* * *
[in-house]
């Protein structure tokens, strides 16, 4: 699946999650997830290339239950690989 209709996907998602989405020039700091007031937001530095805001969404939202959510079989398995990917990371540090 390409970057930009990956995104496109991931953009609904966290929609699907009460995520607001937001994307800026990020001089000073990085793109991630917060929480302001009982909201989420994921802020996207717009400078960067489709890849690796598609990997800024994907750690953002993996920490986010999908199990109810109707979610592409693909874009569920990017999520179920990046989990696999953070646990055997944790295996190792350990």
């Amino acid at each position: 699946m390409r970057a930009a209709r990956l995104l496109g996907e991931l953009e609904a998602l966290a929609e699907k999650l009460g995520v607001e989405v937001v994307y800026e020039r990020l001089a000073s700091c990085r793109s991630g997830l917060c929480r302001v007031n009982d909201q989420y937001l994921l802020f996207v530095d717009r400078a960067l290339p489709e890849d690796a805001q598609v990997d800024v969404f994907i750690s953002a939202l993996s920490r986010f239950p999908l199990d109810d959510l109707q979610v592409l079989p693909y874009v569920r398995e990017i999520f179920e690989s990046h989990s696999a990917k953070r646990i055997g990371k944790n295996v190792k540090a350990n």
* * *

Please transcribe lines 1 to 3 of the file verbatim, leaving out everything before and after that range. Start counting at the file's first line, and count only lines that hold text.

[in-house]
């Protein structure tokens, strides 16, 4: 699946999650997830290339239950690989 209709996907998602989405020039700091007031937001530095805001969404939202959510079989398995990917990371540090 390409970057930009990956995104496109991931953009609904966290929609699907009460995520607001937001994307800026990020001089000073990085793109991630917060929480302001009982909201989420994921802020996207717009400078960067489709890849690796598609990997800024994907750690953002993996920490986010999908199990109810109707979610592409693909874009569920990017999520179920990046989990696999953070646990055997944790295996190792350990």
């Amino acid at each position: 699946m390409r970057a930009a209709r990956l995104l496109g996907e991931l953009e609904a998602l966290a929609e699907k999650l009460g995520v607001e989405v937001v994307y800026e020039r990020l001089a000073s700091c990085r793109s991630g997830l917060c929480r302001v007031n009982d909201q989420y937001l994921l802020f996207v530095d717009r400078a960067l290339p489709e890849d690796a805001q598609v990997d800024v969404f994907i750690s953002a939202l993996s920490r986010f239950p999908l199990d109810d959510l109707q979610v592409l079989p693909y874009v569920r398995e990017i999520f179920e690989s990046h989990s696999a990917k953070r646990i055997g990371k944790n295996v190792k540090a350990n």